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DMG Attorneys Win Motion for Summary Judgment


Daley Mohan Groble recently secured summary judgment for the City of Harvey in a suit brought under the Americans with Disabilities Act (ADA) for alleged discrimination and retaliation against an employee assigned to the Harvey Police Department. The plaintiff initially filed a charge with the Equal Employment Opportunity Commission (EEOC) claiming he was less favorably treated, and that the City failed to provide reasonable accommodations for plaintiff's disability. Plaintiff then filed a subsequent EEOC claim alleging retaliatory and discriminatory conduct in response to filing the first EEOC charge. The court found that the plaintiff could not show retaliation or discrimination as the incidents cited either occurred before the initial EEOC claim, or did not constitute activities that were materially adverse employment actions, and granted the City's motion for summary judgment.

The plaintiff alleged that he was denied light duty after an accident and filed a claim with the Equal Opportunity Employment Commission (EEOC), who issued him a notice of right to sue. He chose not to sue. He then filed another charge alleging that his supervisors engaged in retaliatory and discriminatory conduct after he filed his first EEOC charge. He cited a number of supposed incidences to support his claims.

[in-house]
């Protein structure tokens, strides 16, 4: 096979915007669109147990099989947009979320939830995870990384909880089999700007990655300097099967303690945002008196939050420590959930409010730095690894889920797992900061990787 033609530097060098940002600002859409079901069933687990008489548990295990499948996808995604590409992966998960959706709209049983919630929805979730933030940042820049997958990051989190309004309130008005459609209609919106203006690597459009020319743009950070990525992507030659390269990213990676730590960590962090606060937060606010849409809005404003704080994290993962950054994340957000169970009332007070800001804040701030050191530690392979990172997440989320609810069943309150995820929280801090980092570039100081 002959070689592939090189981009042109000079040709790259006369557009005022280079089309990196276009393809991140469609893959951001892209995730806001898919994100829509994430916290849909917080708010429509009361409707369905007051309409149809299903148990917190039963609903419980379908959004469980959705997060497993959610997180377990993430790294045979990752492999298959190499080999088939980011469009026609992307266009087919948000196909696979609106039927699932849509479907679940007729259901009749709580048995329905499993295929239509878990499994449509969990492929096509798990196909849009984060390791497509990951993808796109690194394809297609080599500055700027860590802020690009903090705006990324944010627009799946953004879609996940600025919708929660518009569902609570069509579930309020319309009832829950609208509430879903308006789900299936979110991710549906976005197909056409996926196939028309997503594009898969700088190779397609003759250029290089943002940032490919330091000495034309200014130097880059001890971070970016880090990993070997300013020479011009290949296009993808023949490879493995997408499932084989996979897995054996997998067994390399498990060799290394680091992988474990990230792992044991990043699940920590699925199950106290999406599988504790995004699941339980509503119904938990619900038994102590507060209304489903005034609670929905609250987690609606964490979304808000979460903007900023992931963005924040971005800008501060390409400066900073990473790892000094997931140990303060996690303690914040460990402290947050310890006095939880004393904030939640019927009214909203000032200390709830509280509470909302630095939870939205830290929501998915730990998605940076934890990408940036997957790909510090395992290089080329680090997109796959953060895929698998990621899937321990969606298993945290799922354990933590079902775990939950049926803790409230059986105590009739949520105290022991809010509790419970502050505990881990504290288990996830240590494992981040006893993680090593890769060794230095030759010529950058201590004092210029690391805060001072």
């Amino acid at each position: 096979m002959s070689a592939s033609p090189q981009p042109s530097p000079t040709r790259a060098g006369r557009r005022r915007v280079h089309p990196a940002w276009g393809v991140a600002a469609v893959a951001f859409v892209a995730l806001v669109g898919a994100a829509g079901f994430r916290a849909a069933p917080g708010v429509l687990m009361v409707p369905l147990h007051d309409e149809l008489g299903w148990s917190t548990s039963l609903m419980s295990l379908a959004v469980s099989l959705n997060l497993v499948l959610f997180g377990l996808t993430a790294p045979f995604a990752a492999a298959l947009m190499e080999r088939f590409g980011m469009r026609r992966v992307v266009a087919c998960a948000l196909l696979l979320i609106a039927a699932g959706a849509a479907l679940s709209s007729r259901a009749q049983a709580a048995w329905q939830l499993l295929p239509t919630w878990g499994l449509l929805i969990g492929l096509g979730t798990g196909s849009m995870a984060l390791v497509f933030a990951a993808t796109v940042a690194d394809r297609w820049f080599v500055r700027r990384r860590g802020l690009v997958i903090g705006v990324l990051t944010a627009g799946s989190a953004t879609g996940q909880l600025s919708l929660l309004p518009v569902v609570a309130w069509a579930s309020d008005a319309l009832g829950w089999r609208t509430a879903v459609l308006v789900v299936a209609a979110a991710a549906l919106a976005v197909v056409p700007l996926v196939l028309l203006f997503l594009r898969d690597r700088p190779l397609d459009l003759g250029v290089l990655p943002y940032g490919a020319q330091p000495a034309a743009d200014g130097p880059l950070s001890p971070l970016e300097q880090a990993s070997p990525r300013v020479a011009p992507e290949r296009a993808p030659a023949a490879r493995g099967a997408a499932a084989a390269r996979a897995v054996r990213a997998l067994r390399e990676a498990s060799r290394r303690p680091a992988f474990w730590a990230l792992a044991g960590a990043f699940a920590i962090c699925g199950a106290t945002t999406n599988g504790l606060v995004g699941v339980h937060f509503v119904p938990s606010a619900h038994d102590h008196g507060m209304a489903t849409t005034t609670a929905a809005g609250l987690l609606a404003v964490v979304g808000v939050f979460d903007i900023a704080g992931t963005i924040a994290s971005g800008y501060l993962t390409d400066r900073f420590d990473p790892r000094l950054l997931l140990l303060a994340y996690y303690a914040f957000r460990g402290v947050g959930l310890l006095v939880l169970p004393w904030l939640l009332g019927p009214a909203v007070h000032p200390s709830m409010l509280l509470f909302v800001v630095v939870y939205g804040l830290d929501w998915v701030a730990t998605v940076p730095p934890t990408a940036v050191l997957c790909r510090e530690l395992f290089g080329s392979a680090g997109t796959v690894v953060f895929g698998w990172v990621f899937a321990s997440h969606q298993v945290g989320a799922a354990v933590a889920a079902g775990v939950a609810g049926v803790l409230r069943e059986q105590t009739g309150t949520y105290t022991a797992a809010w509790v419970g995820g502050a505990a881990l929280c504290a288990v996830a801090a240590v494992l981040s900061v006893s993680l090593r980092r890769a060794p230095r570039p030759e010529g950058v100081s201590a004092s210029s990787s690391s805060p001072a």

In making its motion for summary judgment, the City of Harvey proved that there were no issues of material fact, and further that the nature of the incidents cited could not be regarded as retaliatory or discriminatory. First, several of the alleged retaliatory incidents happened before the first EEOC charge and thus could not be retaliatory. Next, based on the incidents cited, the Court found that no reasonable jury could find that the plaintiff had suffered a materially adverse employment action. Finally the plaintiff cited as retaliatory a number of instances in which he said he was not paid, or was deprived of sick or vacation time, but upon examining the circumstances of the claims, he does not provide evidence that a reasonable jury could infer retaliation. The plaintiff failed to find any similarly situated employees who were treated better than he was. Based on these reasons, the Court granted the motion for summary judgment.

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